Chicago Real Estate – Co-op Vs A Chicago Condo

If you want to live in an elegant building with very large square footage, you should consider moving to a co-op building.  Before you start the process of looking, know the difference between purchasing the co-op and a Chicago condo.Most co-ops are priced less per square foot than a condo, however, the concern when purchasing a co-op is the monthly assessment fees. The fees are high, but include taxes which are deductible and also usually include the heat, door staff, parking and sometimes the electricity.
Since you do not own the unit, but rather shares in a corporation, you may be required to put at least 20% to 25% as a down payment. Note, some Chicago Gold Coast cooperatives do not allow financing, hence the need for a large amount of cash. In addition, in the Gold Coast co-ops, you may also need a large amount of liquid assets to be accepted into the building, and be prepared for a thorough screening of your assets as the corporation does not want to assume responsibility for another shareholder’s assessments.
Furthermore, since co-ops are usually older buildings, many of them have taken out loans or have special assessments to do tuck pointing and special repairs.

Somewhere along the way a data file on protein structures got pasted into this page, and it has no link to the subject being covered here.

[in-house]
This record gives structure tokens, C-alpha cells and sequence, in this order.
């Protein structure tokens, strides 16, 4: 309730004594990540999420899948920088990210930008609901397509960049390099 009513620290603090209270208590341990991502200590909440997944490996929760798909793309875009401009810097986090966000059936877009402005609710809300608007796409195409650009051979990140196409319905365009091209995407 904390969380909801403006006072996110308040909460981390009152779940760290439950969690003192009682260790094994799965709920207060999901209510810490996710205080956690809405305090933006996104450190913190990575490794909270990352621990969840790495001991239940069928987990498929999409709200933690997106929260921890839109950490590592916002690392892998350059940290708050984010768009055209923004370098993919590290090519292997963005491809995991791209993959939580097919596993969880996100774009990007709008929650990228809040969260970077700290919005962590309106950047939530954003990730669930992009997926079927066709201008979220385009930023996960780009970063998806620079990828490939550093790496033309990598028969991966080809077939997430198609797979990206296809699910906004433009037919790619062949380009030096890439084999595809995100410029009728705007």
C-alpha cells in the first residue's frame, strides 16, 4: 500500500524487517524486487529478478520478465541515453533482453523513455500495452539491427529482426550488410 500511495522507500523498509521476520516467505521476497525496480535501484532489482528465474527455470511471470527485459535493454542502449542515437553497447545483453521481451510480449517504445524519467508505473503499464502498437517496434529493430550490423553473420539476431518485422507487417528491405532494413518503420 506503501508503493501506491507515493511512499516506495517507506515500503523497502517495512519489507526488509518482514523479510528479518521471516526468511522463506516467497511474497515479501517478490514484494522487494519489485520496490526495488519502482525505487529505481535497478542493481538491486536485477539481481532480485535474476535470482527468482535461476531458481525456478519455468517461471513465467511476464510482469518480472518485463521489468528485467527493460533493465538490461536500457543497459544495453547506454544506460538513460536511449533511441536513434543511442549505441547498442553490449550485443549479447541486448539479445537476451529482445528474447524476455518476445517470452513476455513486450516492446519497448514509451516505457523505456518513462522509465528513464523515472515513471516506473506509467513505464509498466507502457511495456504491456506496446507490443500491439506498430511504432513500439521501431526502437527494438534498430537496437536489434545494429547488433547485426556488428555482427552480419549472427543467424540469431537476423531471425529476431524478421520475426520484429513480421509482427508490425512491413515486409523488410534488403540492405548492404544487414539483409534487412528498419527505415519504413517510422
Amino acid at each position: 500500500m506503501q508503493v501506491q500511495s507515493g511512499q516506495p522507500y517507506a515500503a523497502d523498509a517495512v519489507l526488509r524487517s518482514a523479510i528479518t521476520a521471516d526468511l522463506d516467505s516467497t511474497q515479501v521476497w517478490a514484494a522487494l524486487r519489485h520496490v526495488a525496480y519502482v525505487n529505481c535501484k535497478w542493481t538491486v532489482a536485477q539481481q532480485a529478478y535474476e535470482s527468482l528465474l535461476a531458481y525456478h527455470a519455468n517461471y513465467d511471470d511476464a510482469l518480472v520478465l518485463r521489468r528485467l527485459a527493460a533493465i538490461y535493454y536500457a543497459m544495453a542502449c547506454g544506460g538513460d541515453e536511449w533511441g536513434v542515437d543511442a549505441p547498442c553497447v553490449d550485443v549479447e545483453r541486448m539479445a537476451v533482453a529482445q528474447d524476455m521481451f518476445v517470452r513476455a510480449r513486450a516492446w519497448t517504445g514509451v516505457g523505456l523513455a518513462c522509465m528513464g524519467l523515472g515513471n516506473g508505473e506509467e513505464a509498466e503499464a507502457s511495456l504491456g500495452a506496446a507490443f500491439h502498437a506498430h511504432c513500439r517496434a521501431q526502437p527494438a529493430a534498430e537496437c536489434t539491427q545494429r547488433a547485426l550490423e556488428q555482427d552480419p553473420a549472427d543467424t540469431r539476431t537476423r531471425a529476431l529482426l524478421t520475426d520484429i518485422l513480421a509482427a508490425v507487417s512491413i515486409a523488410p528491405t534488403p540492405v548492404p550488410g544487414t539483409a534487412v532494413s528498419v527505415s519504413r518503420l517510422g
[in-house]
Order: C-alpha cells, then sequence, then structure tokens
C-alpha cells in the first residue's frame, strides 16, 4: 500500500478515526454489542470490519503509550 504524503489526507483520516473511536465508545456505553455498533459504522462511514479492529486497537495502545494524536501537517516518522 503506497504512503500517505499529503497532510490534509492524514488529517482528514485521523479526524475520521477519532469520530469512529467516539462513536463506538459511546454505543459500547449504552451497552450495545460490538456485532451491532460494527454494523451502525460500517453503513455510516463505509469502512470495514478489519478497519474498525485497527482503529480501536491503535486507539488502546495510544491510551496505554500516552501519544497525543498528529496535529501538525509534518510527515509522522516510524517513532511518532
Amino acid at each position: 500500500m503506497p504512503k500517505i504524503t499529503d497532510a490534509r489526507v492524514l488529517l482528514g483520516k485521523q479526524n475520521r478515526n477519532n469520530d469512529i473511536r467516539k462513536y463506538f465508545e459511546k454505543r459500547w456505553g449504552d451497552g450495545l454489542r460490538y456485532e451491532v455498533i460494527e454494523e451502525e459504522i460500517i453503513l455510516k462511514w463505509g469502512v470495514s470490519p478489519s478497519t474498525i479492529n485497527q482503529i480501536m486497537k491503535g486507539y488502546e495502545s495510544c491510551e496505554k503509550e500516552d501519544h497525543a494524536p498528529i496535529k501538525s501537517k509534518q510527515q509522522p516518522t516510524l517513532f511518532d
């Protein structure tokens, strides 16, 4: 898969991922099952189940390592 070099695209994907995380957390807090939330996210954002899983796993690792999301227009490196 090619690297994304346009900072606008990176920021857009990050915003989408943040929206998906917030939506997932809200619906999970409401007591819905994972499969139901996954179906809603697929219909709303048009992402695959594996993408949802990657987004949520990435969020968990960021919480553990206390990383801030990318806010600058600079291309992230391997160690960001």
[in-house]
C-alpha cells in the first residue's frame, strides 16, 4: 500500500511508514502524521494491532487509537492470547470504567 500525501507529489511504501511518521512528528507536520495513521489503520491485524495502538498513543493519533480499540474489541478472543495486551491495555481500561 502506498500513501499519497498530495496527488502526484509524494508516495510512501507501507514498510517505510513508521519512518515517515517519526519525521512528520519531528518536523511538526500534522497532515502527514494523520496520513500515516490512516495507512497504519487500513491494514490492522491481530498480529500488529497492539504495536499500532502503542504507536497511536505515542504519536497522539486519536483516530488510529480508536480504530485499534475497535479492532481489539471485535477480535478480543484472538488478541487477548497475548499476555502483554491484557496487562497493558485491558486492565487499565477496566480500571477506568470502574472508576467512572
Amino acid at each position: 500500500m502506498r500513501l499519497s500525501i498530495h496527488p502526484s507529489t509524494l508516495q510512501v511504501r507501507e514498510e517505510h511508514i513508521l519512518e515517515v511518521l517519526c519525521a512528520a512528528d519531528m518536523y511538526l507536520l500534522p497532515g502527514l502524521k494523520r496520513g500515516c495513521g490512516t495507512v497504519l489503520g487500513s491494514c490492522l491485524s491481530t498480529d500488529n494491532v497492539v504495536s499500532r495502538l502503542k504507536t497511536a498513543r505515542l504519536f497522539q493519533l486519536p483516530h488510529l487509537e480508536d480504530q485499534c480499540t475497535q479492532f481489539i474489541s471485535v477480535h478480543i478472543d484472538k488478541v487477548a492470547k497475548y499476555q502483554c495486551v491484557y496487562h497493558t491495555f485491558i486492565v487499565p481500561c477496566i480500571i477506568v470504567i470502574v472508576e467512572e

On the other hand, when purchasing a Chicago condo, the board doesn’t ask to review your financial assets and you physically own your unit.  You should still check the financial health of the building because with a condo, its easier to ascertain if there are any financial issues.
Although I do not recommend a co-op purchase to every client, they can be an amazing choice for the right person.  However, it is important to remember that although co-ops are typically priced lower than the “condo” market, they can be harder to sell and more difficult to finance than a condo.  It is not unusual for a co-op unit to be on the market for six months to a year, so if you are planning on a relatively quick resale, a co-op unit may not be the best fit for your needs.  That said, if you are looking for an elegant long-term home and your financial profile is up to a co-op board’s standards, a Chicago co-op could be just right for you.